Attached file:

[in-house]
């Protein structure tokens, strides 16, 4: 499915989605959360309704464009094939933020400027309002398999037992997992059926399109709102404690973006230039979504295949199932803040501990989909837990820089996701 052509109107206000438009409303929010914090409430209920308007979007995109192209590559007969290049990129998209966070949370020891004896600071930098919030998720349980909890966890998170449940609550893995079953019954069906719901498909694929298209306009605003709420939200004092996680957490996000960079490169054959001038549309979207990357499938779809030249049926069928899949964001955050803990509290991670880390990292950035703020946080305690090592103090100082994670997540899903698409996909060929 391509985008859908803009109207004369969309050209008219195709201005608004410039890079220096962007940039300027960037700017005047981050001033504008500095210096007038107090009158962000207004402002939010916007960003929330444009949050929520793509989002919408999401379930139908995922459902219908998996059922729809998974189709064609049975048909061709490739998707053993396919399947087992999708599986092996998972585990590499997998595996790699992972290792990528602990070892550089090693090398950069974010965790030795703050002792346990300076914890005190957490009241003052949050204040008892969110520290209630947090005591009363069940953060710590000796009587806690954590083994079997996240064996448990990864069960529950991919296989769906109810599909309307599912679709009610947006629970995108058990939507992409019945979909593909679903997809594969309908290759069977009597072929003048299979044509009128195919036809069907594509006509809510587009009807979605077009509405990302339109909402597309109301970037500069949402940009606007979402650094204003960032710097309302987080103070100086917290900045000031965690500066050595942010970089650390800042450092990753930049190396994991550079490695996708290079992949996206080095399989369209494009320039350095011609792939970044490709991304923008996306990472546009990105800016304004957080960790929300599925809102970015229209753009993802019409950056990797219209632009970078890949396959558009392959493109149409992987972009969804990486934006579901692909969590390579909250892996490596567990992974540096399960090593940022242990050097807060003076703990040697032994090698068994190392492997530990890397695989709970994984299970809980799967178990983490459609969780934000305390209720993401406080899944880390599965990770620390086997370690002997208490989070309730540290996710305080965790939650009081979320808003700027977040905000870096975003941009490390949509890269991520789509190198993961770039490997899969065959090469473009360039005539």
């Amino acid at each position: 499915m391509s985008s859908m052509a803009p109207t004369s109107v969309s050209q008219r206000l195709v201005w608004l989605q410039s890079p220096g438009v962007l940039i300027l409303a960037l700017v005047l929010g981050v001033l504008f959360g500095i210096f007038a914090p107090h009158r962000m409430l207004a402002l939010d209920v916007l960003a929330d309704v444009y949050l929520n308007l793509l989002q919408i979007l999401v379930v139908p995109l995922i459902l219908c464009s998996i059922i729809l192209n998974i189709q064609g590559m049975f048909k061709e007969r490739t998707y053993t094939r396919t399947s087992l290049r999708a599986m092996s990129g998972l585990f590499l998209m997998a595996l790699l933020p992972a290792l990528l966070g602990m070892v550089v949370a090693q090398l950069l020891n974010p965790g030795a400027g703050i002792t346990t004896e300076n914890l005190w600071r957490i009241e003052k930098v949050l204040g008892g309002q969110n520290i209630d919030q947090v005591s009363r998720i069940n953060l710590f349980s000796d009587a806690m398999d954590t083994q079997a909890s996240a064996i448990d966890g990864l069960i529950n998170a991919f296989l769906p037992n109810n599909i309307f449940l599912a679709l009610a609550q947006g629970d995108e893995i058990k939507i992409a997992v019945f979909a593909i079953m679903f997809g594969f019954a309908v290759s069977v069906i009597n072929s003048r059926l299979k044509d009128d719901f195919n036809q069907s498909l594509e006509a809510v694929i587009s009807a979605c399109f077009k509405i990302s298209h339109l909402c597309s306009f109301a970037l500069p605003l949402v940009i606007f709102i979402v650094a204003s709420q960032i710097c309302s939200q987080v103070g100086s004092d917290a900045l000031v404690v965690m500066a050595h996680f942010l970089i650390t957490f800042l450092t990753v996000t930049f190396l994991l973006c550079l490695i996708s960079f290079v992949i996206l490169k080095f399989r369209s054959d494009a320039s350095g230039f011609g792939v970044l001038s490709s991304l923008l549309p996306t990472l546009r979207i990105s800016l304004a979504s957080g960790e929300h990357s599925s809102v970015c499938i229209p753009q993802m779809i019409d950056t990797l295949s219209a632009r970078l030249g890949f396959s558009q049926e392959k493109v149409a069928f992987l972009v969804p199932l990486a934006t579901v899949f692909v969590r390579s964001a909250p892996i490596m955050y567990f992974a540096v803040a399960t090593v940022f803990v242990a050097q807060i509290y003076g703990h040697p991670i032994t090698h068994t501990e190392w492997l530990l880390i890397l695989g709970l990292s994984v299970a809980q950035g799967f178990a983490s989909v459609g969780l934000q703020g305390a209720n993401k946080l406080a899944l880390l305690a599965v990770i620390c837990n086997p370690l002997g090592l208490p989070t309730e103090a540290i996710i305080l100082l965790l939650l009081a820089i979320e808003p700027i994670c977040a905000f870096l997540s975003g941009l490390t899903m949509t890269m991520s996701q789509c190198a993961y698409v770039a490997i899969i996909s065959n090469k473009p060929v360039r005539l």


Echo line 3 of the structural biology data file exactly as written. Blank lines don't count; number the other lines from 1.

């Amino acid at each position: 499915m391509s985008s859908m052509a803009p109207t004369s109107v969309s050209q008219r206000l195709v201005w608004l989605q410039s890079p220096g438009v962007l940039i300027l409303a960037l700017v005047l929010g981050v001033l504008f959360g500095i210096f007038a914090p107090h009158r962000m409430l207004a402002l939010d209920v916007l960003a929330d309704v444009y949050l929520n308007l793509l989002q919408i979007l999401v379930v139908p995109l995922i459902l219908c464009s998996i059922i729809l192209n998974i189709q064609g590559m049975f048909k061709e007969r490739t998707y053993t094939r396919t399947s087992l290049r999708a599986m092996s990129g998972l585990f590499l998209m997998a595996l790699l933020p992972a290792l990528l966070g602990m070892v550089v949370a090693q090398l950069l020891n974010p965790g030795a400027g703050i002792t346990t004896e300076n914890l005190w600071r957490i009241e003052k930098v949050l204040g008892g309002q969110n520290i209630d919030q947090v005591s009363r998720i069940n953060l710590f349980s000796d009587a806690m398999d954590t083994q079997a909890s996240a064996i448990d966890g990864l069960i529950n998170a991919f296989l769906p037992n109810n599909i309307f449940l599912a679709l009610a609550q947006g629970d995108e893995i058990k939507i992409a997992v019945f979909a593909i079953m679903f997809g594969f019954a309908v290759s069977v069906i009597n072929s003048r059926l299979k044509d009128d719901f195919n036809q069907s498909l594509e006509a809510v694929i587009s009807a979605c399109f077009k509405i990302s298209h339109l909402c597309s306009f109301a970037l500069p605003l949402v940009i606007f709102i979402v650094a204003s709420q960032i710097c309302s939200q987080v103070g100086s004092d917290a900045l000031v404690v965690m500066a050595h996680f942010l970089i650390t957490f800042l450092t990753v996000t930049f190396l994991l973006c550079l490695i996708s960079f290079v992949i996206l490169k080095f399989r369209s054959d494009a320039s350095g230039f011609g792939v970044l001038s490709s991304l923008l549309p996306t990472l546009r979207i990105s800016l304004a979504s957080g960790e929300h990357s599925s809102v970015c499938i229209p753009q993802m779809i019409d950056t990797l295949s219209a632009r970078l030249g890949f396959s558009q049926e392959k493109v149409a069928f992987l972009v969804p199932l990486a934006t579901v899949f692909v969590r390579s964001a909250p892996i490596m955050y567990f992974a540096v803040a399960t090593v940022f803990v242990a050097q807060i509290y003076g703990h040697p991670i032994t090698h068994t501990e190392w492997l530990l880390i890397l695989g709970l990292s994984v299970a809980q950035g799967f178990a983490s989909v459609g969780l934000q703020g305390a209720n993401k946080l406080a899944l880390l305690a599965v990770i620390c837990n086997p370690l002997g090592l208490p989070t309730e103090a540290i996710i305080l100082l965790l939650l009081a820089i979320e808003p700027i994670c977040a905000f870096l997540s975003g941009l490390t899903m949509t890269m991520s996701q789509c190198a993961y698409v770039a490997i899969i996909s065959n090469k473009p060929v360039r005539l």